What’s better than celebrating one memorable racing milestone in a year? If you’re the man who saddled Canada’s last Triple Crown champion in 2003, the answer is twice as nice.
For Mike Keogh, the affable Englishman who campaigned Wando to racing immortality 10 years ago and who now enters his 20th year as a trainer, it’s still hard to wrap his mind around both accomplishments.
“It really is hard to believe its’ been 10 years since Wando did that, isn’t it?” said Keogh, from his winter base in Aiken, South Carolina. “It was a wonderful time, really. But it doesn’t seem that long ago.”
Quiet by nature and admittedly superstitious, the months leading up to the 144th running of the Queen’s Plate and the subsequent fervor created after Wando took the Prince of Wales Stakes, second jewel in the Canadian Triple Crown series, was emotionally draining for Keogh.
“There were so many eyes on us,” said the native of Epsom, England, who galloped his first horse at age 11. “You’d read about it in the news, see it on television – it was very intense. But in saying that, it was good for the game. It put the spotlight on our great sport and it got people excited.”
Wando, who bested stablemate and fellow future champion, Mobil, by nine lengths in the Plate on June 22, scored by four lengths in the Prince of Wales, contested at Fort Erie on July 20.
It set up a date in the 1 ½-mile Breeders’ Stakes over the E.P. Taylor Turf Course on August 9. This time it wasn’t just media and fans that had their eyes on Wando. So, too, did the competition.
“We knew they were going to gang up on us once the gates opened,” recalled Keogh, of the race that saw Wando (pictured below) go off as the 2-5 favourite, an eight-horse field that drew three Sam-Son Farm runners. “And that’s what happened. But I knew we had a good shot to do it. Patrick (jockey Husbands) gave a great ride and I guess the rest is history.”
The 1 ½-length victory represented just the seventh time a three-year-old had swept all three races since the Triple Crown was inaugurated in 1959.
For Keogh, it was and still is an emotional moment.
“I have this habit of snapping my fingers and stomping my feet,” offered the 56-year-old Bolton resident, who became assistant to Hall of Fame conditioner Roger Attfield in 1986. “I also was watching it with Lou (Keogh’s wife) right beside me and we hugged just as he crossed the wire. A lot of it was a blur, but I remember those things.”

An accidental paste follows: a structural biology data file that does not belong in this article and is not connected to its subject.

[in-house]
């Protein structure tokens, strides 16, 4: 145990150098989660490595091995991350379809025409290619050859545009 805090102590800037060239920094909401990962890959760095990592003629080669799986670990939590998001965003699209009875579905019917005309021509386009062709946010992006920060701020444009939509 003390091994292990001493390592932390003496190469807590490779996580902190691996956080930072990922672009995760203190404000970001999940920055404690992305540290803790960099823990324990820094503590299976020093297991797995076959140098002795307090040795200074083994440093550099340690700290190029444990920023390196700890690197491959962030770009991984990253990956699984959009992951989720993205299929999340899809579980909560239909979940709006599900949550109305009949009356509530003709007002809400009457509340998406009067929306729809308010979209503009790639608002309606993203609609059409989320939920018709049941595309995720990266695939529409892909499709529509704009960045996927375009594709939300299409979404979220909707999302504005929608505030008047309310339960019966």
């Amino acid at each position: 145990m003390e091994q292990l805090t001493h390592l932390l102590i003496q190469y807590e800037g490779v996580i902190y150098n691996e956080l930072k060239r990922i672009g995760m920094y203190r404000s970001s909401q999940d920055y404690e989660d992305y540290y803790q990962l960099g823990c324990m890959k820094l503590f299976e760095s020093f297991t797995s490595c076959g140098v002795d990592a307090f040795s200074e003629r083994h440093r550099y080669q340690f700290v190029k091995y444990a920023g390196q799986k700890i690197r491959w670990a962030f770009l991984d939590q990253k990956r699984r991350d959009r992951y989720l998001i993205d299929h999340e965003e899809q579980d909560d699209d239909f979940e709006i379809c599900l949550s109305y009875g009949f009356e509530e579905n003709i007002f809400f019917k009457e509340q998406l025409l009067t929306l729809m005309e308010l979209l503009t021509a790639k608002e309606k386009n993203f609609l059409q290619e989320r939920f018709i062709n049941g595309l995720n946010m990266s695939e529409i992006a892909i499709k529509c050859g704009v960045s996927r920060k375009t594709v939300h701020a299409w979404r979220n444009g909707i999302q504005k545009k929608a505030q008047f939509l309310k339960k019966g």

He also recalls thinking of his father, Norm, the man who introduced him to the sport.
“My dad saw the first two races, but had a commitment back home in England, so he wasn’t able to see the Breeders’ here,” recalled Keogh, who lost his father in 2012. “I called him right after, but he had already seen it on the computer.”
Lou was thrilled to see her husband and father-in-law experience two-thirds of the Triple Crown side-by-side.
“It was wonderful for Norm to be at Woodbine when Wando won the Plate and then at the Prince of Wales in Fort Erie,” she said. “Mike always respected his dad as a good horseman, but he was also his best friend.”
That wasn’t the only big day at the races for Keogh, who had his first win with his first starter, Clever Detector, on August 1, 1993.
The man who took over training duties for Hall of Famer Gus Schickedanz, the owner he teamed with for the Triple Crown, trained Langfuhr, sire of Wando and Mobil, to several Grade 1 triumphs and a Sovereign Award as Canada’s top sprinter in 1996.
Wando and Mobil captured a slew of stakes scores and accolades. The former was top three-year-old male and Canada’s Horse of the Year in 2003, while the latter was crowned the country’s top older horse in 2004.
Mobil is standing stud at Mapleton Thoroughbred Farm in Ohio, while Wando is at Schonberg Farm in Ontario.
While they had an equal measure of talent, their personalities couldn’t have been any different.
During their 2003 campaigns, Keogh quipped, “Wando is the type that would go shopping with the ladies. Mobil would go to the bar with the guys and have your back if a fight started.”
“That was definitely bang-on,” offered Keogh. “Wando was very laid-back. Mobil, I would graze him on a patch of grass outside my barn and he was downright tough. When Bill Tallon (Canadian editor of the Daily Racing Form) came over one day, ‘Mo’ had him on the run. Same thing happened when John Bell (former jockey and jockey agent) stopped by. I told them to be careful, but Mobil got to them first.”
Not all his racing recollections are happy ones.
“Woodcarver,” noted Keogh, of the 1999 Plate winner, who had to be euthanized after a morning training accident. “That day I won’t ever forget. It still gets to me now.”
Despite the tragedy, it hasn’t affected Keogh’s affinity for the sport of the kings. Twenty years after he first went out on his own, he’s fared quite well. Entering this year, he has 264 wins, including 56 stakes, 15 graded.
“I’ll never retire,” he stated. “As long as people want me to train their horses, this is what I’ll keep doing. Hopefully, there are good things to look forward to.”
But that doesn’t mean he won’t take time every now and then to look back.
“I have a ton of pictures of Wando and Mobil and I have a ton of tapes I watch every so often,” said Keogh. “I watch those Triple Crown races and I still get chills. I usually put them on when I’m not doing so well. It picks me up when I need it. It’s a good feeling.”